Southern Africa and the Global Politics of Trade Preference Erosion
In this final substantive chapter, we turn our attention to southern Africa and, more particularly, the cases of Lesotho and Swaziland — two tiny, landlocked countries almost entirely surrounded by South Africa (entirely so in the case of Lesotho), regularly cited as among those most highly exposed to preference erosion. Whereas Chapters 3 and 4 focused exclusively on EU trade preferences, the main point of reference here is the United States, specifically its AGOA trade programme. This has operated since 2000 and is often compared favourably to the EU’s more elaborate system of trade preferences, especially with regard to AGOA’s more flexible rules of origin affecting textiles and clothing exports. In this vein, Peter Gibbon (2003: 1809) has described AGOA as the ‘most far reaching initiative both in the history of US-African relations, and more generally in relation to the claim that concessions in the area of trade provide better long-term prospects for developing countries’ economic development than do ones in aid’. In the first two years of AGOA’s existence, the five leading African exporters of textiles and clothing — Kenya, Lesotho, Madagascar, Mauritius and South Africa — increased their exports to the United States by a reported 85.3 per cent (Gibbon 2003).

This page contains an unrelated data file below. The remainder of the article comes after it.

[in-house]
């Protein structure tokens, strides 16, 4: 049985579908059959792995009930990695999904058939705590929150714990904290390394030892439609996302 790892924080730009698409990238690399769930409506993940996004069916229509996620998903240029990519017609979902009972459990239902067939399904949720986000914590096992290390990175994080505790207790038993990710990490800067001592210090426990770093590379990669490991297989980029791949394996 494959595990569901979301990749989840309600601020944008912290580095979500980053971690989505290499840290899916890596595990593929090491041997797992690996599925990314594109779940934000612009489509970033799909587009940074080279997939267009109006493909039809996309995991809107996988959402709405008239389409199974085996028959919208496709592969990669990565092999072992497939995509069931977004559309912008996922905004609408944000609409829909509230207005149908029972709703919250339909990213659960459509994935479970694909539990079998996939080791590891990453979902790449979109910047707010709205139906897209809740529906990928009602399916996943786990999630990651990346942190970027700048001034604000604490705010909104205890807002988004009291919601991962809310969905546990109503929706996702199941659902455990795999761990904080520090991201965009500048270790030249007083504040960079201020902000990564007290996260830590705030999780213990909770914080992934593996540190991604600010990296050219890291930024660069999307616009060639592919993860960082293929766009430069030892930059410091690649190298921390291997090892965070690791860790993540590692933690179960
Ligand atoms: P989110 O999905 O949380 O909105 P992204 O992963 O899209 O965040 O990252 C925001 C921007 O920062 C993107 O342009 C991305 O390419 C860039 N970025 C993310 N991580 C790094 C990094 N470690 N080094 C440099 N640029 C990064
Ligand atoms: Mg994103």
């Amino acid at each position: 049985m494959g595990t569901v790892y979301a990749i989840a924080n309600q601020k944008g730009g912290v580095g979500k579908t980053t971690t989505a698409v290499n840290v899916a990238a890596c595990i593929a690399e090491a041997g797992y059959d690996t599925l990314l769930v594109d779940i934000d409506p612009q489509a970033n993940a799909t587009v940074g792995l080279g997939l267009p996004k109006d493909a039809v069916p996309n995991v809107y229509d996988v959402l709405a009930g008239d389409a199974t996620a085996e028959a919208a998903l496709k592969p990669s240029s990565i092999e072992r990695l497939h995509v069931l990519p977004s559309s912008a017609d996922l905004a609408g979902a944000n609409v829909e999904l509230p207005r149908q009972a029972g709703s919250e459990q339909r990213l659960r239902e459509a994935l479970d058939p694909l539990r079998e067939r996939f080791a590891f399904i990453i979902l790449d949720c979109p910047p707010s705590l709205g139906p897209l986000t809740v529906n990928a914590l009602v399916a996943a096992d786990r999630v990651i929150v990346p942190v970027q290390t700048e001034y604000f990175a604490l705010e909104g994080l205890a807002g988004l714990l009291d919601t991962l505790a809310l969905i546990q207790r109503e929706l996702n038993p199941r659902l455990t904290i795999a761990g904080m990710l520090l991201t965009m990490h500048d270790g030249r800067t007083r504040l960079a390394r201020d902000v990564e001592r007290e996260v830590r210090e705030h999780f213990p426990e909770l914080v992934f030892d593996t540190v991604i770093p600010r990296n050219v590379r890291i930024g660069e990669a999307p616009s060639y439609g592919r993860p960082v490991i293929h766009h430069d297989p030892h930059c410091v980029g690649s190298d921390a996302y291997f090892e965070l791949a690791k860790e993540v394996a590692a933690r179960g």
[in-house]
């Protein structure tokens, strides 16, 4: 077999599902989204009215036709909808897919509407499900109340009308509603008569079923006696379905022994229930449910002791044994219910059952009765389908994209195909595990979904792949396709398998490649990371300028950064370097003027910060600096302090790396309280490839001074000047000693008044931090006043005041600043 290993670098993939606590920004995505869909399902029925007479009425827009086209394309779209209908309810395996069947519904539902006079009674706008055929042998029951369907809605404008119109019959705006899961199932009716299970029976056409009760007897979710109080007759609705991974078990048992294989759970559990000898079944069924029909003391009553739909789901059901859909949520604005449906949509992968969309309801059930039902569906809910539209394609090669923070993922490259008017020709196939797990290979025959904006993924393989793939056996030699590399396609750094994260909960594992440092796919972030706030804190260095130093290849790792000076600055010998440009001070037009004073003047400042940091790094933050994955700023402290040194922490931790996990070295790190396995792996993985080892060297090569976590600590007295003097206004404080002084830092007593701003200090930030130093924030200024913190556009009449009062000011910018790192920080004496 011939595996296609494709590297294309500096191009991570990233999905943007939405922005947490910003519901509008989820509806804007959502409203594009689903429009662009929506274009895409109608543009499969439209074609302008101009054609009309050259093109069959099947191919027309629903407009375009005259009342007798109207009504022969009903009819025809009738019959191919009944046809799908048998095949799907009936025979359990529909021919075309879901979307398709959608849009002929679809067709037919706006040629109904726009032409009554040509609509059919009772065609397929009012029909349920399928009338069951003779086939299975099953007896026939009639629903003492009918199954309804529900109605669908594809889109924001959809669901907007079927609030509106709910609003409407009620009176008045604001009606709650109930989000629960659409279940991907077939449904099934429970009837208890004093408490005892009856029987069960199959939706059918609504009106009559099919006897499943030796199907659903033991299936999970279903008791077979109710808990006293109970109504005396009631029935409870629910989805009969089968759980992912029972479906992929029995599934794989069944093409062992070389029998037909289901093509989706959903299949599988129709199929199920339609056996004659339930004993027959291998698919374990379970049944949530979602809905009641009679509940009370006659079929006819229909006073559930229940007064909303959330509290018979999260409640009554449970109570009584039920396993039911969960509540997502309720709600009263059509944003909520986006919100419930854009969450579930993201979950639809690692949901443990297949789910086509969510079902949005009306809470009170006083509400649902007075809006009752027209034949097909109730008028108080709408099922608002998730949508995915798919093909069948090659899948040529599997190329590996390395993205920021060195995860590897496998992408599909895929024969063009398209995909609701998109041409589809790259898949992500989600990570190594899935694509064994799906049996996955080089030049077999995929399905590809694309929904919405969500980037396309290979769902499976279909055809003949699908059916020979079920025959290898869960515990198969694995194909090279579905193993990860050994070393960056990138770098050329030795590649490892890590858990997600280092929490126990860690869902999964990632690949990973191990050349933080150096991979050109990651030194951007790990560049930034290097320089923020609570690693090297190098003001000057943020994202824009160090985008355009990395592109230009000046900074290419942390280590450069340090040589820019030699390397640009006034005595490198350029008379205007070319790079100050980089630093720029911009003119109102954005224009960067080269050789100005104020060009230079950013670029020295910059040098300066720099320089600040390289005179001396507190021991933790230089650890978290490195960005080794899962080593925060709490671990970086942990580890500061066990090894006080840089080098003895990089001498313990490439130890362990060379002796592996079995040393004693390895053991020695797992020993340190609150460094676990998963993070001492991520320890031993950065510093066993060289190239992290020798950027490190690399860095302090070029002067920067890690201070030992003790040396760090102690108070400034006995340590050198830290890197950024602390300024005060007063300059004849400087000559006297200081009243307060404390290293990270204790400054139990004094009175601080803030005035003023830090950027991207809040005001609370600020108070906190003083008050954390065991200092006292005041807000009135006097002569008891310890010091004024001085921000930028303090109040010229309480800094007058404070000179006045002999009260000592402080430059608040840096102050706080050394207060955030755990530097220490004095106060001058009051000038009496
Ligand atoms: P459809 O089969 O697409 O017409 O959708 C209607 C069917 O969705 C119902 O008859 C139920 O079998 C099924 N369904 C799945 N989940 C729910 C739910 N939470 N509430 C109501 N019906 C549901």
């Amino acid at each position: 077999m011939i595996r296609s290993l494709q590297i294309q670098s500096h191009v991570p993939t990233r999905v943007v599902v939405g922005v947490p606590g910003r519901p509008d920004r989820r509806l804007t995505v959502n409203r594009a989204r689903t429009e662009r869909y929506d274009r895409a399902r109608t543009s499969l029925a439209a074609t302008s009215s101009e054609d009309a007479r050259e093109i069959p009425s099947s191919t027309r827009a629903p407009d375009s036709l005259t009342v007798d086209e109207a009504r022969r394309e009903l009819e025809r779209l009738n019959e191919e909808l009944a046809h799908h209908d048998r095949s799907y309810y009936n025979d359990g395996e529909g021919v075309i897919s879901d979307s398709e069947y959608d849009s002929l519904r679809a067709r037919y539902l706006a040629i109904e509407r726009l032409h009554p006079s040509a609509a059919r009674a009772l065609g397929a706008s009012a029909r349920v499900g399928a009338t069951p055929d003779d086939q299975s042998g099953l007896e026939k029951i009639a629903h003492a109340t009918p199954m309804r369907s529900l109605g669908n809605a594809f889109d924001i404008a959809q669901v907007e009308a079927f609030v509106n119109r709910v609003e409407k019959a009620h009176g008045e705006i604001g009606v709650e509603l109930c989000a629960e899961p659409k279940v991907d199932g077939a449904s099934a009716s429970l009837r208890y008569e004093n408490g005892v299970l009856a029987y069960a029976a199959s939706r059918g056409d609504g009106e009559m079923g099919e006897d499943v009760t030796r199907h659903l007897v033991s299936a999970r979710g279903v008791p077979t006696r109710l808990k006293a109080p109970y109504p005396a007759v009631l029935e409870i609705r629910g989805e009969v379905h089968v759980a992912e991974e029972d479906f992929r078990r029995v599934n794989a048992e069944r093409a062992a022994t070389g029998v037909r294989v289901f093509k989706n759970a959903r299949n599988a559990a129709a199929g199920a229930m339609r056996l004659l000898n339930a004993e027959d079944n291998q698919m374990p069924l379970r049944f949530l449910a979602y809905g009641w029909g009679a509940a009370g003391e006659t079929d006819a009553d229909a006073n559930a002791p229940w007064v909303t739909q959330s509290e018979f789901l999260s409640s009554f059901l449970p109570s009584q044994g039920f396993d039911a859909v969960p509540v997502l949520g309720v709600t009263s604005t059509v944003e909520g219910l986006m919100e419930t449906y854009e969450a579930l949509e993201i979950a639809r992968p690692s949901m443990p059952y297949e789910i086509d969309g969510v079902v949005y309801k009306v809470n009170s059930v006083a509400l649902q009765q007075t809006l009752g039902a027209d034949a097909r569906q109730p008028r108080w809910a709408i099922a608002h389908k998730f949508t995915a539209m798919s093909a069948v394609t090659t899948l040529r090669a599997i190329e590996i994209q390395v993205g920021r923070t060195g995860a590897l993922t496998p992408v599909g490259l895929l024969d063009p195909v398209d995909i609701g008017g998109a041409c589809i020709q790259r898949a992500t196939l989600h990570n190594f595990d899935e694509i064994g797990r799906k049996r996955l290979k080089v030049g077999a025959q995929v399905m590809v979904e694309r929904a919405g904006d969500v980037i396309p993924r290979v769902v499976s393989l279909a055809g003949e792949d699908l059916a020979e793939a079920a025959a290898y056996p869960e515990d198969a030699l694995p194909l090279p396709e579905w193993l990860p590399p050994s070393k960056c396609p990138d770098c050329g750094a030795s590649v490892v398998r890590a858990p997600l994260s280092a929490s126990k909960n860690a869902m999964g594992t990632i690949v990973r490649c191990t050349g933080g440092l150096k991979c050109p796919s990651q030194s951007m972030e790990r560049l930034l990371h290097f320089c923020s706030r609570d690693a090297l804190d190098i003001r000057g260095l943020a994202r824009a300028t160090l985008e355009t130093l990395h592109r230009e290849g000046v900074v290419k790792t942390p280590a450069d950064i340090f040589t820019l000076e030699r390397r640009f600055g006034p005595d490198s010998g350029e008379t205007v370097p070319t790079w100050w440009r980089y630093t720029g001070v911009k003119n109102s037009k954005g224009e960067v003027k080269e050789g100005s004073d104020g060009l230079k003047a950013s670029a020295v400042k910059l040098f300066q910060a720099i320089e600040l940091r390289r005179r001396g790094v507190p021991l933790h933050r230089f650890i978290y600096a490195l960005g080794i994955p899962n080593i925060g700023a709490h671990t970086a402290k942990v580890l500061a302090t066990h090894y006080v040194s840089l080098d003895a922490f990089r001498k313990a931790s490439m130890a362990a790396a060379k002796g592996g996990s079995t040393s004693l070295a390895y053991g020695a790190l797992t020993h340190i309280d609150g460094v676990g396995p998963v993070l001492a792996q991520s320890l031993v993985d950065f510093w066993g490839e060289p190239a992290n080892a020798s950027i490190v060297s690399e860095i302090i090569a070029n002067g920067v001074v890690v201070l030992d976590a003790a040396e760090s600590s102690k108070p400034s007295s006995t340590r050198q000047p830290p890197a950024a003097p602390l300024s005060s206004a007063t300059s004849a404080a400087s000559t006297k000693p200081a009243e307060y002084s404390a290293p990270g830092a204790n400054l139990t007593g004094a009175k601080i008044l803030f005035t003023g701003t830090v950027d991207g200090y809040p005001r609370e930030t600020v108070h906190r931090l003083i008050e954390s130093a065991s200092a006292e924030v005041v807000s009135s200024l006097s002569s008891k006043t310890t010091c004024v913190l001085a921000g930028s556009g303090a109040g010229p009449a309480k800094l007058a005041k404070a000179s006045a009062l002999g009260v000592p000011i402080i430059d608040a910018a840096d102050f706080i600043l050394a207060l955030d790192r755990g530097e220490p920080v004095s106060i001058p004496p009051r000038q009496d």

KeywordsTrade Preference Global Politics Doha Round Preference Margin Preference Erosion
Unable to display preview. Download preview PDF.